The effect of trapping on Arctic Foxes in Svalbard : demography and genetics
AuthorMeldrum, Elaine Alice
For hundreds of years arctic foxes on the Svalbard archipelago have been hunted and trapped for their warm and attractive fur. However, little is known about the effect that trapping has on this species population structure. Here I assess the effect of trapping on arctic foxes by comparing the demographic and genetic structure of foxes from the Austfjordnes area in Svalbard over three consecutive hunting seasons. The investigation focusses on changes to the demographic makeup of age structure, sex ratio, female reproduction and body weight from a population that had been low to moderately harvested (2008 – 2009) to those which had been intensively harvested (2009 – 2010 and 2010 – 2011). I also address whether there is a significant change in genetic diversity between the 2008 – 2009 and 2009 – 2010 trapping seasons and test for genetic subdivision within the population. Analyses of age structure revealed a breakdown in the usual population structure by a significant decrease of reproductive adults (especially females) and higher numbers of juveniles in the trapping area. Trapping did not seem to significantly alter the sex ratio or the proportion of females reproducing. However, the lack of reproductive females over three years old would influence future population numbers. Changes to body weight were thought to be related to reproduction and the effects of weather. Genetic analyses showed an increase in allelic richness and significant genetic differentiation between trapping seasons suggesting high immigration rates into the area. Keywords: Hunting; Demography; Age structure; Sex Ratio; Reproduction; Body Weight; Genetics; Genetic diversity; Genetic subdivision.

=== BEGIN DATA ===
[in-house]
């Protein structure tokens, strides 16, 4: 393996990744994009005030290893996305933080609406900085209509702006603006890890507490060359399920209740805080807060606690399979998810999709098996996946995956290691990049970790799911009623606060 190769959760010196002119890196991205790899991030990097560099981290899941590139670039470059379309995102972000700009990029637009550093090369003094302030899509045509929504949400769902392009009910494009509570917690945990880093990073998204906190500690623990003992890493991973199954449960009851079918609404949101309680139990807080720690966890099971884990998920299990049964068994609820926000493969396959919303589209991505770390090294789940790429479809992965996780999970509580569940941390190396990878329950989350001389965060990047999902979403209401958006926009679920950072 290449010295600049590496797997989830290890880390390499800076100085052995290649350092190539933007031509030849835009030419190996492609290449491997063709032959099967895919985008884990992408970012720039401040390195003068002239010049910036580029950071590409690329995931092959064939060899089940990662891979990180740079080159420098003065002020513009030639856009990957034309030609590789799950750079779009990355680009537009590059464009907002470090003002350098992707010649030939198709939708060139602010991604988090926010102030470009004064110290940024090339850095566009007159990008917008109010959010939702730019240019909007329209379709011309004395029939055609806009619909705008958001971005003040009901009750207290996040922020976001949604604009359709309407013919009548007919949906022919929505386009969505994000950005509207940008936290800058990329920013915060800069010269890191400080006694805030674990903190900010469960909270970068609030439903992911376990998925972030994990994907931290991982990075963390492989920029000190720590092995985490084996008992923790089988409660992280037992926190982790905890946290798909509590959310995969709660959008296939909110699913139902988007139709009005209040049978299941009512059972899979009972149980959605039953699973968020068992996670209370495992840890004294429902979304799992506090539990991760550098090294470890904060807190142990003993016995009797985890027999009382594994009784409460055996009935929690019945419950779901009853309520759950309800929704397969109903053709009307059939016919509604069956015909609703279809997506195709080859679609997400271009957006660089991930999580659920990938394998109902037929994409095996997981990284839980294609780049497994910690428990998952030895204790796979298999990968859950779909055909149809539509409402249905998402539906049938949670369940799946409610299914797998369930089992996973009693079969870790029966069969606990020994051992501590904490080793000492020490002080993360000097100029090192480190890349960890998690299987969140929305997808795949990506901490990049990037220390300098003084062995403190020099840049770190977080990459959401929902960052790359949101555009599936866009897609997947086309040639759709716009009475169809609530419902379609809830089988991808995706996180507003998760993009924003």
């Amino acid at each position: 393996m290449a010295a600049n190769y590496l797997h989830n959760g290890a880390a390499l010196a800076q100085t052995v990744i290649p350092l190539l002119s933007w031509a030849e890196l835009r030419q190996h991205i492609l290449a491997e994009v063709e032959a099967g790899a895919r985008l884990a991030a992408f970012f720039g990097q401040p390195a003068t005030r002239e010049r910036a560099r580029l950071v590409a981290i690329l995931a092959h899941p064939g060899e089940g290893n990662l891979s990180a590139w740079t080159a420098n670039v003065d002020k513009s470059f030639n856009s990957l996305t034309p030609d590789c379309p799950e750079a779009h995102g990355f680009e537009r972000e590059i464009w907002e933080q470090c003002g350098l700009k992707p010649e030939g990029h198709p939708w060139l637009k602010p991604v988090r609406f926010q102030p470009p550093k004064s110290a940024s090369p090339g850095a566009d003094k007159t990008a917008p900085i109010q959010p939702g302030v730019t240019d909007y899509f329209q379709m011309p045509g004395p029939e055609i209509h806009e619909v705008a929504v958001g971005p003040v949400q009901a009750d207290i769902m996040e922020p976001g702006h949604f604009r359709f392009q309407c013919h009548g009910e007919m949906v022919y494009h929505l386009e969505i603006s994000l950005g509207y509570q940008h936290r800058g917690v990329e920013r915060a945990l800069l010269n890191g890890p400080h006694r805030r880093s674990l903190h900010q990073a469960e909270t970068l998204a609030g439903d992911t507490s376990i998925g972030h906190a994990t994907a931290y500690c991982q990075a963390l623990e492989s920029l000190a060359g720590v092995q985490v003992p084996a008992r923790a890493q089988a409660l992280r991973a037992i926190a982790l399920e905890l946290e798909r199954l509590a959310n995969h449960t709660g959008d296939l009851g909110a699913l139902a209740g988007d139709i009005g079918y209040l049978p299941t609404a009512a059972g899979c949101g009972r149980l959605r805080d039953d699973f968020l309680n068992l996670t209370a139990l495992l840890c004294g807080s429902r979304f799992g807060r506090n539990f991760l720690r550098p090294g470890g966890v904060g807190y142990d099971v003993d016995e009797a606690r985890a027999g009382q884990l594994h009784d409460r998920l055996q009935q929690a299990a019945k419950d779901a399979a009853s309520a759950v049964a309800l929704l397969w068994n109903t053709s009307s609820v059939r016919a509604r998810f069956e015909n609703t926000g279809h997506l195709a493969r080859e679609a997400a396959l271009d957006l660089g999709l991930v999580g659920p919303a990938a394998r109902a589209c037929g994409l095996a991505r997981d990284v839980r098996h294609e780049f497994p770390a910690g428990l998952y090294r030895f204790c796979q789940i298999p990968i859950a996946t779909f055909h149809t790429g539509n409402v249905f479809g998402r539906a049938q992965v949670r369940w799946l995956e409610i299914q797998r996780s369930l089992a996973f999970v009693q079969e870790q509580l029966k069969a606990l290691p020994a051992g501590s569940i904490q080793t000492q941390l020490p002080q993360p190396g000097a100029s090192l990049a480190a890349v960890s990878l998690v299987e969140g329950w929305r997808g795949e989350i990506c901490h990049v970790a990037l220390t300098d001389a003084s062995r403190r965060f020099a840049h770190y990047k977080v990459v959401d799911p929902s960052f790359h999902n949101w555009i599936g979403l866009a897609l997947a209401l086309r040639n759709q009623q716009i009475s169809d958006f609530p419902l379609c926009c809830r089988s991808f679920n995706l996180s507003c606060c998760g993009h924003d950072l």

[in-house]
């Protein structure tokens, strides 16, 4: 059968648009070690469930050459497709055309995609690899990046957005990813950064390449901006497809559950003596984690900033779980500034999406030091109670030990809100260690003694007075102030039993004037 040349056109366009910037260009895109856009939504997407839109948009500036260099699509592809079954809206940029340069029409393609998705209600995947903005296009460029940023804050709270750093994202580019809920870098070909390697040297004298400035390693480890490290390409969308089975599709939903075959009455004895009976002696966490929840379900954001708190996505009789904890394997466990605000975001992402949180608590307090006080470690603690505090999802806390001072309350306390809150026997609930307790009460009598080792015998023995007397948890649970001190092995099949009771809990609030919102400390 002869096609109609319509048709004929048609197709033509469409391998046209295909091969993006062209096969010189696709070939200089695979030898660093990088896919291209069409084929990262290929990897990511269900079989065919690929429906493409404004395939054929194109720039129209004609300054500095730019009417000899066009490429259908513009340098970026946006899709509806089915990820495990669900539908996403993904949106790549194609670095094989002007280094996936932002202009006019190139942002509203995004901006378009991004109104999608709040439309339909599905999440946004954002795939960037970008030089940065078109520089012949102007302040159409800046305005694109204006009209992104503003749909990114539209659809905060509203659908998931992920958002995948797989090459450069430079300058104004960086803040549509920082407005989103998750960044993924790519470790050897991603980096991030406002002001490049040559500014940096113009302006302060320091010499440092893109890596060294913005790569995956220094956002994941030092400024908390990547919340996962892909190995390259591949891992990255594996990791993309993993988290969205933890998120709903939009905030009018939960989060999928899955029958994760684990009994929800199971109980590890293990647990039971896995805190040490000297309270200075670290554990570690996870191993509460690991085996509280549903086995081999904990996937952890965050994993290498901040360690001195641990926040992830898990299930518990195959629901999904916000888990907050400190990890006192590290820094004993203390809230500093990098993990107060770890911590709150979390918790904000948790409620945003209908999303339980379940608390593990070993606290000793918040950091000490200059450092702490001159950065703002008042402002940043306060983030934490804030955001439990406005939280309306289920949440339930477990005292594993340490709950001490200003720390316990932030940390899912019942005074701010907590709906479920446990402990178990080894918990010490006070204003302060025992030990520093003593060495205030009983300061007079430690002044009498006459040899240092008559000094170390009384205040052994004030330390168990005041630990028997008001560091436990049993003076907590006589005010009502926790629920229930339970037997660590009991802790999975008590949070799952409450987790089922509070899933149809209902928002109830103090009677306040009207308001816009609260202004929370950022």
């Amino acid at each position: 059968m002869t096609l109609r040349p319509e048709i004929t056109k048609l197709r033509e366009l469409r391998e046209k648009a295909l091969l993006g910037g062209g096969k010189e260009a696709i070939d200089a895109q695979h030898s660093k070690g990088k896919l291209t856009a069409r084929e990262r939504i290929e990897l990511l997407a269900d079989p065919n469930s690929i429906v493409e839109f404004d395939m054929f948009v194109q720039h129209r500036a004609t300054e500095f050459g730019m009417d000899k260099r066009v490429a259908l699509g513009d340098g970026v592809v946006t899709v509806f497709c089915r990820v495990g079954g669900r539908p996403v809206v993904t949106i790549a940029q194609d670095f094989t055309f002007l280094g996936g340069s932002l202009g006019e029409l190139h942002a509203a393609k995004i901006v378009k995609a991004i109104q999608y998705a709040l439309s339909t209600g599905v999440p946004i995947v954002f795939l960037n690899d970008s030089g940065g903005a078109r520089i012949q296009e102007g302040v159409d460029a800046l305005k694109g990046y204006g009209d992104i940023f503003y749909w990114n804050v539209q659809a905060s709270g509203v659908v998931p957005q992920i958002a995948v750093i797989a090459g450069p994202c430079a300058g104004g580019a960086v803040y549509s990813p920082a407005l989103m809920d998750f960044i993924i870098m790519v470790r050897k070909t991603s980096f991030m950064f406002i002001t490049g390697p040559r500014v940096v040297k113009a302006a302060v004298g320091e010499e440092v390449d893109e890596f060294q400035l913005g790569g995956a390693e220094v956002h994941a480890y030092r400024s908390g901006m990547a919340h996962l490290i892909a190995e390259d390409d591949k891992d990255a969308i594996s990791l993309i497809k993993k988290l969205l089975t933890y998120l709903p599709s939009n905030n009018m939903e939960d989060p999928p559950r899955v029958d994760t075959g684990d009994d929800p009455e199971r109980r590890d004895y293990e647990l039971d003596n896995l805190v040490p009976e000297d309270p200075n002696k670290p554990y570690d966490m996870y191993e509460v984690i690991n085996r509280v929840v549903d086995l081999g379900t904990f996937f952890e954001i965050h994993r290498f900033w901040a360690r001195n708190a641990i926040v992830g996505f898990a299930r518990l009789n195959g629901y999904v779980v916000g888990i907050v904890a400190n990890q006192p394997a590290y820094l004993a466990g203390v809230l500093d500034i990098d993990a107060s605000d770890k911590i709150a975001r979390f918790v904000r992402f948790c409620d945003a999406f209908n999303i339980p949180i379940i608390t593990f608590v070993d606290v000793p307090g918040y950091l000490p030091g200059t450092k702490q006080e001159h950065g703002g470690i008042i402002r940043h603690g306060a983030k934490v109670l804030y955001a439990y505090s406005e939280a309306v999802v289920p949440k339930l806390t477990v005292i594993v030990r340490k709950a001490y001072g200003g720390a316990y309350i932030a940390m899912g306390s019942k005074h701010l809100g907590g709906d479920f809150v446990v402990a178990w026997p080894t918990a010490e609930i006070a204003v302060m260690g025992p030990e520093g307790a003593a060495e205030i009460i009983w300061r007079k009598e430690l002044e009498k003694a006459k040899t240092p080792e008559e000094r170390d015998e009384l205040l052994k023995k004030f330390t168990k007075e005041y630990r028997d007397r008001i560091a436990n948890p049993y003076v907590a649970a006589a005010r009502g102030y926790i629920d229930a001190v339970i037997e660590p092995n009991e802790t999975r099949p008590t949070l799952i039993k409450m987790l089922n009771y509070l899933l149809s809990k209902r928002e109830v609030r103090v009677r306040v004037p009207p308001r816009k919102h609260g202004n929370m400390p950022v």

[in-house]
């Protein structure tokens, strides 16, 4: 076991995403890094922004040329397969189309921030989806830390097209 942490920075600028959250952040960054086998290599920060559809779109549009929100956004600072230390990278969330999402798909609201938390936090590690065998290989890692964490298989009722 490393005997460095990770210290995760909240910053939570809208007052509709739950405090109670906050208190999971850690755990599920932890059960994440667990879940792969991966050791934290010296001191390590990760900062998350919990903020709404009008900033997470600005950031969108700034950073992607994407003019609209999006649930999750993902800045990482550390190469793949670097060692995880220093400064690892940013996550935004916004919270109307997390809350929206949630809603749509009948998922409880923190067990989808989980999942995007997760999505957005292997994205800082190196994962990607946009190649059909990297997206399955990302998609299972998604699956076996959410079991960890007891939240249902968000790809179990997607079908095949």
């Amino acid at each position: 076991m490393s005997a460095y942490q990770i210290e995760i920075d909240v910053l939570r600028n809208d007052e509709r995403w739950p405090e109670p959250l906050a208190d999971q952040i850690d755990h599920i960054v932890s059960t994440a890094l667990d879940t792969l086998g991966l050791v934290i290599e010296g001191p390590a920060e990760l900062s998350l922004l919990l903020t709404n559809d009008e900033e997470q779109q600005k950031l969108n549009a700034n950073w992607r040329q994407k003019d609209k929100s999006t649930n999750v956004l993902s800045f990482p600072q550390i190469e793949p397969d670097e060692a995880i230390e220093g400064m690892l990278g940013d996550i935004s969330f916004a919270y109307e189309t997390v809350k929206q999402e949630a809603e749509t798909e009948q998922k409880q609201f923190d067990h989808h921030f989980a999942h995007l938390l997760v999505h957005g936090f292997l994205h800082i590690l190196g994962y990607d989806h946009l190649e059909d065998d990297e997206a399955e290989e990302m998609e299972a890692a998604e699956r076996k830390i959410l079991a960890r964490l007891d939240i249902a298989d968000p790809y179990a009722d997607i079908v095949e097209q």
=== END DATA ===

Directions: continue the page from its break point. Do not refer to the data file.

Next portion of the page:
PublisherUniversitetet i Tromsø
University of Tromsø
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